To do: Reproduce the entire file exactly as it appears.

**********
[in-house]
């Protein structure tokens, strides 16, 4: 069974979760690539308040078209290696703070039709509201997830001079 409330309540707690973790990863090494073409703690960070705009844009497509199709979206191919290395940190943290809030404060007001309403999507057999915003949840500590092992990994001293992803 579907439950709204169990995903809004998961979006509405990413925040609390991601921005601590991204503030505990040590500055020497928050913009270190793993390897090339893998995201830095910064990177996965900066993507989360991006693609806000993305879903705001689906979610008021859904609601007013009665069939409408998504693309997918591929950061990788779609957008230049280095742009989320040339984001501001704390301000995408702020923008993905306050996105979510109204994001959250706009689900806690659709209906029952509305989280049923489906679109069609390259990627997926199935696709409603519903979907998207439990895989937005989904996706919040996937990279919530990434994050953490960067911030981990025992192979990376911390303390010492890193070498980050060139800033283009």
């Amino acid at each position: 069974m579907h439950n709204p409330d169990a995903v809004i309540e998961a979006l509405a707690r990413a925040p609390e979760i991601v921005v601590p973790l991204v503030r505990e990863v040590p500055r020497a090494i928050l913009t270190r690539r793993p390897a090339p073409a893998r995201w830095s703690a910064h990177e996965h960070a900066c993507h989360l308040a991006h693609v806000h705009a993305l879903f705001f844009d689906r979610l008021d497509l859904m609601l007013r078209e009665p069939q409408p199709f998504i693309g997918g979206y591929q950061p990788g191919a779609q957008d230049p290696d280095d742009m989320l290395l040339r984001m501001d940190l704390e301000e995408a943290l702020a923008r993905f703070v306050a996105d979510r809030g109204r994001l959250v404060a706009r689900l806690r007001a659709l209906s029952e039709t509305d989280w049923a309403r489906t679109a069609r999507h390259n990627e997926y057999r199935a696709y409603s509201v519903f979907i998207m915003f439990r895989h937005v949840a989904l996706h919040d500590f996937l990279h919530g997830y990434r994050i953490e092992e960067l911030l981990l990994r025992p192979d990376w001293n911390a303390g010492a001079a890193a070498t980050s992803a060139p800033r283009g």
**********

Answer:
[in-house]
């Protein structure tokens, strides 16, 4: 069974979760690539308040078209290696703070039709509201997830001079 409330309540707690973790990863090494073409703690960070705009844009497509199709979206191919290395940190943290809030404060007001309403999507057999915003949840500590092992990994001293992803 579907439950709204169990995903809004998961979006509405990413925040609390991601921005601590991204503030505990040590500055020497928050913009270190793993390897090339893998995201830095910064990177996965900066993507989360991006693609806000993305879903705001689906979610008021859904609601007013009665069939409408998504693309997918591929950061990788779609957008230049280095742009989320040339984001501001704390301000995408702020923008993905306050996105979510109204994001959250706009689900806690659709209906029952509305989280049923489906679109069609390259990627997926199935696709409603519903979907998207439990895989937005989904996706919040996937990279919530990434994050953490960067911030981990025992192979990376911390303390010492890193070498980050060139800033283009």
């Amino acid at each position: 069974m579907h439950n709204p409330d169990a995903v809004i309540e998961a979006l509405a707690r990413a925040p609390e979760i991601v921005v601590p973790l991204v503030r505990e990863v040590p500055r020497a090494i928050l913009t270190r690539r793993p390897a090339p073409a893998r995201w830095s703690a910064h990177e996965h960070a900066c993507h989360l308040a991006h693609v806000h705009a993305l879903f705001f844009d689906r979610l008021d497509l859904m609601l007013r078209e009665p069939q409408p199709f998504i693309g997918g979206y591929q950061p990788g191919a779609q957008d230049p290696d280095d742009m989320l290395l040339r984001m501001d940190l704390e301000e995408a943290l702020a923008r993905f703070v306050a996105d979510r809030g109204r994001l959250v404060a706009r689900l806690r007001a659709l209906s029952e039709t509305d989280w049923a309403r489906t679109a069609r999507h390259n990627e997926y057999r199935a696709y409603s509201v519903f979907i998207m915003f439990r895989h937005v949840a989904l996706h919040d500590f996937l990279h919530g997830y990434r994050i953490e092992e960067l911030l981990l990994r025992p192979d990376w001293n911390a303390g010492a001079a890193a070498t980050s992803a060139p800033r283009g």